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The History

The old footpath was known locally as the Coffin Path because the deceased inmates of the Workhouse in Axbridge used to be carried along it to the church in Compton Bishop for burial, if they were of that parish. Other coffins would have used the path to get to the main road and thence to the parishes of Rooksbridge, Tarnock etc., as it was the practice that deceased inmates of the Workhouse should be returned to their own parish for burial.

The Plans

In April 1962, when the plans for the Axbridge Bypass were being drawn up, it was recognised that there were concerns for the safety of cyclists. In May 1962 Compton Bishop Parish Council proposed a cycle track on Cross Lane which received a “sympathetic hearing” by Somerset County Council. However, no action was taken until the Cheddar Area Local Plan (1992) identified pedestrian safety as being in need of upgrading. SCC then budgeted for improvements to pedestrian facilities at Cross Lane and included these in the Local Transport Plan. Even then they were never carried out. So to date the many attempts by the Parish Council to protect pedestrians and cyclists have been to no avail.

The Action

In 2013 a group of local people, fed up with the lack of progress on creating the missing path/cycle route along Cross Lane, decided to form the “Coffin Lane Campaign.”  We are now working together with Axbridge Town Council on joint efforts to achieve our aims so are now renamed “Cross to Axbridge Path Campaign”, (safely connecting communities). Achievements to date:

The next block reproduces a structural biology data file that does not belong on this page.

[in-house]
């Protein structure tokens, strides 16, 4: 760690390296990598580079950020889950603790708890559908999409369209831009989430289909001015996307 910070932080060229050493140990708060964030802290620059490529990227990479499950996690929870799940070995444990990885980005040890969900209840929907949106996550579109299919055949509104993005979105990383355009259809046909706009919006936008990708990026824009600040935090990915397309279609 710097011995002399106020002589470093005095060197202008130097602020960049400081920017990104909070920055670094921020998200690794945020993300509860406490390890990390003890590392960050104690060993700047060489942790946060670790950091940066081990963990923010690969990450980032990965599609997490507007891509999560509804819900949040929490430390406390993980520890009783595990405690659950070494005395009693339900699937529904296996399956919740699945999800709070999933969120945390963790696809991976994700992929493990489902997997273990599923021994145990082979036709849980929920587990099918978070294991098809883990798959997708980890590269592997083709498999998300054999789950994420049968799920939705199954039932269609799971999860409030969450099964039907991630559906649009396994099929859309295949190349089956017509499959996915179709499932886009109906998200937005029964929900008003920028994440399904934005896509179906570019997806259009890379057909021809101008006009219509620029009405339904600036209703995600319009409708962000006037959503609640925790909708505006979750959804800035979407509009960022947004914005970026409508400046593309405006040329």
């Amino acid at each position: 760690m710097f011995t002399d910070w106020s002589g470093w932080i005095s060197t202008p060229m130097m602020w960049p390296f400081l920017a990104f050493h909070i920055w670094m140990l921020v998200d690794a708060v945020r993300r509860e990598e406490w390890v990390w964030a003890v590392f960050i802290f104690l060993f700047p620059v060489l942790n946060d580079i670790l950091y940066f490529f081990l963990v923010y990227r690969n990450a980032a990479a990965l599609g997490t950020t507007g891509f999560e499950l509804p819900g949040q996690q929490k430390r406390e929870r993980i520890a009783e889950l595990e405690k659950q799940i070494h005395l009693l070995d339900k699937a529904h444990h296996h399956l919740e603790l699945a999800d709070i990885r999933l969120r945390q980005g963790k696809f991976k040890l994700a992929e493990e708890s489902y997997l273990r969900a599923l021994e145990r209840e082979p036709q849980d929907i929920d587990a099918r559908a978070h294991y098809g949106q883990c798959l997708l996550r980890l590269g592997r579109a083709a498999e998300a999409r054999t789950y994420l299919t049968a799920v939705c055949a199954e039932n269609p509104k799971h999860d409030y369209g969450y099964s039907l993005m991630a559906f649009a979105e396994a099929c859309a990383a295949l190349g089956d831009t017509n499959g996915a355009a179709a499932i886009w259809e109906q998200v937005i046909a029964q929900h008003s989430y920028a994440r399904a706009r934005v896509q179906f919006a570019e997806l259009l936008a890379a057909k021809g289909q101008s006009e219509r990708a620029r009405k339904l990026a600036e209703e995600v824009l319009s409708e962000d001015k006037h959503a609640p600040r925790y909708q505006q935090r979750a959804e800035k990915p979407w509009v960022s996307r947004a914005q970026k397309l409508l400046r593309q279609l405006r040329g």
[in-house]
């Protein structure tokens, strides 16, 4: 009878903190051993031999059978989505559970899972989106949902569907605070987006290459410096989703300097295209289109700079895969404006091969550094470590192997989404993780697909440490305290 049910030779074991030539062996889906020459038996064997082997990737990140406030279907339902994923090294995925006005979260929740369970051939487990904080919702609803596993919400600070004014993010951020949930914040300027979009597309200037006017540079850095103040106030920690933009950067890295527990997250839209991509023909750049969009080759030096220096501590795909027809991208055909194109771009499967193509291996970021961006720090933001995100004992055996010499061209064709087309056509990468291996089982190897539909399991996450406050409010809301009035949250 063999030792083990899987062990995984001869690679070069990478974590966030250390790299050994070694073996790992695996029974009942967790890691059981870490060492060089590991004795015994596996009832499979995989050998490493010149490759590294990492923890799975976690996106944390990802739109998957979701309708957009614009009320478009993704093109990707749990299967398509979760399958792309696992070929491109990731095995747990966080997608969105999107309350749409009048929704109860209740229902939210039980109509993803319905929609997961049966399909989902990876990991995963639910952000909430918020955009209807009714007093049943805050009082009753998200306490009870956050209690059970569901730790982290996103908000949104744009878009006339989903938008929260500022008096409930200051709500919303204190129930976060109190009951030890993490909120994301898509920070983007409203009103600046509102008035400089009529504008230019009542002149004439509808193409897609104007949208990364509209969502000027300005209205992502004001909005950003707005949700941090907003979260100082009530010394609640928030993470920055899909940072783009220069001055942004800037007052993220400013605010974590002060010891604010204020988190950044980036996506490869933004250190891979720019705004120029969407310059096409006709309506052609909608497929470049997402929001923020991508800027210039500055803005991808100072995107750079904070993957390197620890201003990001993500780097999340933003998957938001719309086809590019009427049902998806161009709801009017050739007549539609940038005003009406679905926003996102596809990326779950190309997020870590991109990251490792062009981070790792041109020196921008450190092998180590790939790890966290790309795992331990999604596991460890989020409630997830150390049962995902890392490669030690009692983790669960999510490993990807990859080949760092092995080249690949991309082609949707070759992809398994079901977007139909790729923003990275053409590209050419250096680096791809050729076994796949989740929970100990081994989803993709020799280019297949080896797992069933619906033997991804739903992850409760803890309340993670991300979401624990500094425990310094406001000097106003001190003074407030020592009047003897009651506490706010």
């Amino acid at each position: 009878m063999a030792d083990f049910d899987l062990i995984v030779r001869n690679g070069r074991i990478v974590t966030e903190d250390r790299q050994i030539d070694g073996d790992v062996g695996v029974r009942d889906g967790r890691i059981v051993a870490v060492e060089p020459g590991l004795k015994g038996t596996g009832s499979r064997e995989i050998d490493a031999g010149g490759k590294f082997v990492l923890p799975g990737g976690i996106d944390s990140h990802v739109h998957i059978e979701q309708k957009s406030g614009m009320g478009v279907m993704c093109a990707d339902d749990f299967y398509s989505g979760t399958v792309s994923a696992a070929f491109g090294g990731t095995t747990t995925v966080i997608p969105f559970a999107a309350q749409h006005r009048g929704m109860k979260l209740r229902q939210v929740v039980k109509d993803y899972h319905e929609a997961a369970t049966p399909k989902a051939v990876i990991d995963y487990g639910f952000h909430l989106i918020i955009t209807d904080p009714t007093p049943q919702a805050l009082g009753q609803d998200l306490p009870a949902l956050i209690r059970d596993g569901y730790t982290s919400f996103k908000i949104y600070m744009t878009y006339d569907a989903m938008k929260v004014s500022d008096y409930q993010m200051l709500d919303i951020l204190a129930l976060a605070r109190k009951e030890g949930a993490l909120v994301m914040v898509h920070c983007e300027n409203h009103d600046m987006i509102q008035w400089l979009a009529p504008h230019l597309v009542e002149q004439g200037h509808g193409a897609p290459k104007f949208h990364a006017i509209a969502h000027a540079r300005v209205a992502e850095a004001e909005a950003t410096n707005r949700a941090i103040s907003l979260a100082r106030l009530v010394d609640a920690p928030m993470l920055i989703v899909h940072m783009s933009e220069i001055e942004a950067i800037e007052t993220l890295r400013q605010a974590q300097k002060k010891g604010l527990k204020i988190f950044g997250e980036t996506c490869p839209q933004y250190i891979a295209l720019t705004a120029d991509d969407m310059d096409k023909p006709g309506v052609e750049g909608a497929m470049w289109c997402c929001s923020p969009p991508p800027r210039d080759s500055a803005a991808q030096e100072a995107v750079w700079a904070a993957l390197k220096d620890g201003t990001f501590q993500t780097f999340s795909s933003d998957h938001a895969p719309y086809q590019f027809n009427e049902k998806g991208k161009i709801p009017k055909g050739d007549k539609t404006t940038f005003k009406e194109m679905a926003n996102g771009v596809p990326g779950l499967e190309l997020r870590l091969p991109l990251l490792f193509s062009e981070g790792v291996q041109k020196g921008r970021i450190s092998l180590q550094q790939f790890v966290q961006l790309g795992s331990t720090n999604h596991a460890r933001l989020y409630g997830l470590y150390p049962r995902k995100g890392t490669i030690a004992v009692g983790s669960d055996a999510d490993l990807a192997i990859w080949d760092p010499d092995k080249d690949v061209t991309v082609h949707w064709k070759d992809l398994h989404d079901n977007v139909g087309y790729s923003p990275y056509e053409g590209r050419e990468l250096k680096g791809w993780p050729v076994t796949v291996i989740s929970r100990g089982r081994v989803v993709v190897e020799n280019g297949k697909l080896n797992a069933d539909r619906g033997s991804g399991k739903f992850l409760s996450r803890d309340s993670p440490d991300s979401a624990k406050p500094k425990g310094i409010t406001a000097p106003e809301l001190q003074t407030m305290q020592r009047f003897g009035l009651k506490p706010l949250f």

2014 Organised a well-attended Procession from Compton Bishop to Axbridge via the A38/A371 crossroads; organised a Public Open Meeting in September 2014 attended by then-MP Tessa Munt, local Councillors and the general public.

2015 Did an Easter Walk along coffin lane path; held Midsummer bike ride; delivered 500 signature petition to SCC; James Heappey MP opened new section of footpath at Clement’s Corner; prepared footpath report with recommendations for SCC action.

2017/8 Our years of campaigning proved worthwhile with confirmation that a pedestrian refuge on the A38 and a safe footpath along the verge up to the stile was approved by Somerset County Council. With the support of Bob Filmer, County Councillor, we responded to consultations on detailed plans including lighting. The final plans were approved at a well attended Compton Bishop Parish Council Meeting on 24 October after a lively discussion when some concerns were raised as to the street lighting. The Parish Councillors undertook to further request that Somerset Highways do all that is feasible to minimise the impact of lighting on houses and the environment

Tess Gill, coordinator, says “It is our ain to achieve a safe link for all residents and visitors including cyclists between Cross, Axbridge and on to Cheddar and the Mendips, connecting with The Strawberry Line. Not just for local people but for all those who wish to enjoy our beautiful Somerset countryside on foot or by bike.”




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